• Marat

      Japanese usually opt for their own way of doing things. Besides, KDDI doesn’t provide SIM cards since their network is CDMA.

      And have you heard of FON?

      • Good explanation. :) But my general feeling is still “if you need an app to make it usable you’re not doing it right”.

        Yes, FON is definitely one of those solutions with its own pros and cons. Our thinking is that by taking away the cons we can get more operators on board, the most important of those being manual sign-in, many security issues and complex co-branding. Ours is a white-label solution with end-to-end encryption, all the way from the device to the home operators network, and standard WPA authentication.

  4. Per-Ola

    I would not really agree that AT&T’s WiFi network is “jerry-rigged”, but instead a pretty seamless working way for us users (especially on the iOS devices) to get ubiquitous high-speed access w/o eating up our 3G data plans. Handovers would be fine, but since most data usage is “static”, i.e not moving around, connection to one (well functioning) WiFi AP does the trick. Why make it more complex if it does not have to?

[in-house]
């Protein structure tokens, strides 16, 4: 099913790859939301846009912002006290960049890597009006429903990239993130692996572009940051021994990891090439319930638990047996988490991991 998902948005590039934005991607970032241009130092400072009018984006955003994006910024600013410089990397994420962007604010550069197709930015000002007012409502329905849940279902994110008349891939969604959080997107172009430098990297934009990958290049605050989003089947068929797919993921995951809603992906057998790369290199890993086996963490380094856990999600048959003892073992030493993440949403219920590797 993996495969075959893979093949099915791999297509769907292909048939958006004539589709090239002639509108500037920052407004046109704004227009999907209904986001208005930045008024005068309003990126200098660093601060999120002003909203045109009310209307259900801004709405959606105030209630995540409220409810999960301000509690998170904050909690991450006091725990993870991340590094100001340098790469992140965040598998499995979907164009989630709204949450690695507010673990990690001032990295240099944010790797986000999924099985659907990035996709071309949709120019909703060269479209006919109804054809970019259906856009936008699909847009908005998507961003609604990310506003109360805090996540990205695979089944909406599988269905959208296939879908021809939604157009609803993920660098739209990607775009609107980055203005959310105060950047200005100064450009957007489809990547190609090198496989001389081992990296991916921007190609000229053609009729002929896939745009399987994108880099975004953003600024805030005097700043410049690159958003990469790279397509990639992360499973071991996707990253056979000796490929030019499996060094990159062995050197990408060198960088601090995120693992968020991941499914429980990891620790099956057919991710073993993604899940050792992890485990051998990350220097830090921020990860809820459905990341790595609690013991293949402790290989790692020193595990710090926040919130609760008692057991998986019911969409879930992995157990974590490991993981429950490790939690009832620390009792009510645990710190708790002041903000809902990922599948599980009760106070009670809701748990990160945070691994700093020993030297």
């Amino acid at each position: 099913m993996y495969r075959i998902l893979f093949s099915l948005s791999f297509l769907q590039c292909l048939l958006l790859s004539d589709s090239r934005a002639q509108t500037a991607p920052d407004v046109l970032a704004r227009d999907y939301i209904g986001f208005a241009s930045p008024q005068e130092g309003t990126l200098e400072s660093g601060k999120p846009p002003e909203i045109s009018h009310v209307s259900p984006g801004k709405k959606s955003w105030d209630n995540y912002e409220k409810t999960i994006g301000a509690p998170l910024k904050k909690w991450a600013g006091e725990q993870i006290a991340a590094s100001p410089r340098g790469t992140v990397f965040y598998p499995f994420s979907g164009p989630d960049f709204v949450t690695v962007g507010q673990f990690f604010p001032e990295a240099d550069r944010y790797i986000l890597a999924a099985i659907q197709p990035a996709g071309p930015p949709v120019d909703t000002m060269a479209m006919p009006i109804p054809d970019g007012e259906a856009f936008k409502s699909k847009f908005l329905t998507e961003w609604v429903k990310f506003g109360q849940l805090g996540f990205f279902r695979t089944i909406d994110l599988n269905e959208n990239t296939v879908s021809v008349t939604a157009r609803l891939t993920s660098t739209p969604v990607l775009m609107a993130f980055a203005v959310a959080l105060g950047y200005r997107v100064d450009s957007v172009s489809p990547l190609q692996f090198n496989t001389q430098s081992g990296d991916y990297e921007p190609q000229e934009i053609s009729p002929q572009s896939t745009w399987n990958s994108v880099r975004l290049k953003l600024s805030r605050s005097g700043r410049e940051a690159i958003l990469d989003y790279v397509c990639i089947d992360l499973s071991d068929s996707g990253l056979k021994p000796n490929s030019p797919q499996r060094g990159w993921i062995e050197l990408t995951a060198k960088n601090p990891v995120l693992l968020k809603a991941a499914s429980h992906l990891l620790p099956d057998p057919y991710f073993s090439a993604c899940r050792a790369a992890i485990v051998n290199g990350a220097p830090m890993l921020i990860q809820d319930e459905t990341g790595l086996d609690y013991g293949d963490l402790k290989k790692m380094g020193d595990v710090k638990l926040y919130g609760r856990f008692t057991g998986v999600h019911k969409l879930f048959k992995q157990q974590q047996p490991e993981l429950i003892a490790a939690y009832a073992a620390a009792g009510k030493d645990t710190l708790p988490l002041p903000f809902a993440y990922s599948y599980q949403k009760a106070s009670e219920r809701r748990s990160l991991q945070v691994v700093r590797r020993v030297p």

Personally, I have never had any issues with AT&T’s WiFi.

    • Gv 3f

      Your statement presupposses that all Amrricans are like you.
      Basically you live in a zone full of retail using att wifi,you probably have cable or dsl for the house another wifi internet line for the office and
      are in a densely packed area or “box” full of signal. You do realize you are doing more work to support your device than the work it does for you.